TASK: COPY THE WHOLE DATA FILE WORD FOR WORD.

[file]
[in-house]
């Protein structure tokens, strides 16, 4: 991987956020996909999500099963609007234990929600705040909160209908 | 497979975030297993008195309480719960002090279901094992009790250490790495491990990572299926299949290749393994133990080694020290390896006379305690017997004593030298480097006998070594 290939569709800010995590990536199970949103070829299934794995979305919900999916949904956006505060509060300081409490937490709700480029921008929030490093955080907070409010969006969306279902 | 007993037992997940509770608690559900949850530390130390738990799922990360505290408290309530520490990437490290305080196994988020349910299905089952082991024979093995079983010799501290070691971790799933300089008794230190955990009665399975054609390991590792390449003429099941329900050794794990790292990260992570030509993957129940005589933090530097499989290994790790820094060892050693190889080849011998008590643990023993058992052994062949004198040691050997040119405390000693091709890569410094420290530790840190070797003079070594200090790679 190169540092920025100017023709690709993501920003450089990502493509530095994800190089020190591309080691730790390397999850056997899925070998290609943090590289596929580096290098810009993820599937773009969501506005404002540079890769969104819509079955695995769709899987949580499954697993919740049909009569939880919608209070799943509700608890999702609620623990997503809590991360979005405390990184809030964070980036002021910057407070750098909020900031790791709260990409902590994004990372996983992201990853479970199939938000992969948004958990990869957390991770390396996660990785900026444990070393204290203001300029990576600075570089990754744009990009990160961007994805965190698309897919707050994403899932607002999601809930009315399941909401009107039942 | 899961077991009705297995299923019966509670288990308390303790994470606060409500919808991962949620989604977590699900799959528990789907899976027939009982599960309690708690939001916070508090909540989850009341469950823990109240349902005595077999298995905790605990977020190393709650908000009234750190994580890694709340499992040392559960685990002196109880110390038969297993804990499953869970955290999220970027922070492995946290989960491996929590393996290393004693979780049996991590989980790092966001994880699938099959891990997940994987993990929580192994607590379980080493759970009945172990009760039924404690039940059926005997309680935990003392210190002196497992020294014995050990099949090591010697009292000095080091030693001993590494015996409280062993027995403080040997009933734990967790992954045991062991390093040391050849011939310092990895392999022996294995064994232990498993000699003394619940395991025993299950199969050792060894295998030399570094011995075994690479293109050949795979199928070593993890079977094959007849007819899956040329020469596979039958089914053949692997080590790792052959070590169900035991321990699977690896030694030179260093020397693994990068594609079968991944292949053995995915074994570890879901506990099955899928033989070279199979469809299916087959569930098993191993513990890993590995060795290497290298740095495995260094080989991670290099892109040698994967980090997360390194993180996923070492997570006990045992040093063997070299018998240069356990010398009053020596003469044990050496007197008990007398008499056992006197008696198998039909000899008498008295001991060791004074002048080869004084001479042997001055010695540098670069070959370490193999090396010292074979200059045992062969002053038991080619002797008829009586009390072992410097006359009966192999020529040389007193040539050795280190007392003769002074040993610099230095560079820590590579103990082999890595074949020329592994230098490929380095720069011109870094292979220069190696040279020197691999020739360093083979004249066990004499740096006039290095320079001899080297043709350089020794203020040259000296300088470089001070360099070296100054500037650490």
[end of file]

[in-house]
């Protein structure tokens, strides 16, 4: 991987956020996909999500099963609007234990929600705040909160209908 | 497979975030297993008195309480719960002090279901094992009790250490790495491990990572299926299949290749393994133990080694020290390896006379305690017997004593030298480097006998070594 290939569709800010995590990536199970949103070829299934794995979305919900999916949904956006505060509060300081409490937490709700480029921008929030490093955080907070409010969006969306279902 | 007993037992997940509770608690559900949850530390130390738990799922990360505290408290309530520490990437490290305080196994988020349910299905089952082991024979093995079983010799501290070691971790799933300089008794230190955990009665399975054609390991590792390449003429099941329900050794794990790292990260992570030509993957129940005589933090530097499989290994790790820094060892050693190889080849011998008590643990023993058992052994062949004198040691050997040119405390000693091709890569410094420290530790840190070797003079070594200090790679 190169540092920025100017023709690709993501920003450089990502493509530095994800190089020190591309080691730790390397999850056997899925070998290609943090590289596929580096290098810009993820599937773009969501506005404002540079890769969104819509079955695995769709899987949580499954697993919740049909009569939880919608209070799943509700608890999702609620623990997503809590991360979005405390990184809030964070980036002021910057407070750098909020900031790791709260990409902590994004990372996983992201990853479970199939938000992969948004958990990869957390991770390396996660990785900026444990070393204290203001300029990576600075570089990754744009990009990160961007994805965190698309897919707050994403899932607002999601809930009315399941909401009107039942 | 899961077991009705297995299923019966509670288990308390303790994470606060409500919808991962949620989604977590699900799959528990789907899976027939009982599960309690708690939001916070508090909540989850009341469950823990109240349902005595077999298995905790605990977020190393709650908000009234750190994580890694709340499992040392559960685990002196109880110390038969297993804990499953869970955290999220970027922070492995946290989960491996929590393996290393004693979780049996991590989980790092966001994880699938099959891990997940994987993990929580192994607590379980080493759970009945172990009760039924404690039940059926005997309680935990003392210190002196497992020294014995050990099949090591010697009292000095080091030693001993590494015996409280062993027995403080040997009933734990967790992954045991062991390093040391050849011939310092990895392999022996294995064994232990498993000699003394619940395991025993299950199969050792060894295998030399570094011995075994690479293109050949795979199928070593993890079977094959007849007819899956040329020469596979039958089914053949692997080590790792052959070590169900035991321990699977690896030694030179260093020397693994990068594609079968991944292949053995995915074994570890879901506990099955899928033989070279199979469809299916087959569930098993191993513990890993590995060795290497290298740095495995260094080989991670290099892109040698994967980090997360390194993180996923070492997570006990045992040093063997070299018998240069356990010398009053020596003469044990050496007197008990007398008499056992006197008696198998039909000899008498008295001991060791004074002048080869004084001479042997001055010695540098670069070959370490193999090396010292074979200059045992062969002053038991080619002797008829009586009390072992410097006359009966192999020529040389007193040539050795280190007392003769002074040993610099230095560079820590590579103990082999890595074949020329592994230098490929380095720069011109870094292979220069190696040279020197691999020739360093083979004249066990004499740096006039290095320079001899080297043709350089020794203020040259000296300088470089001070360099070296100054500037650490």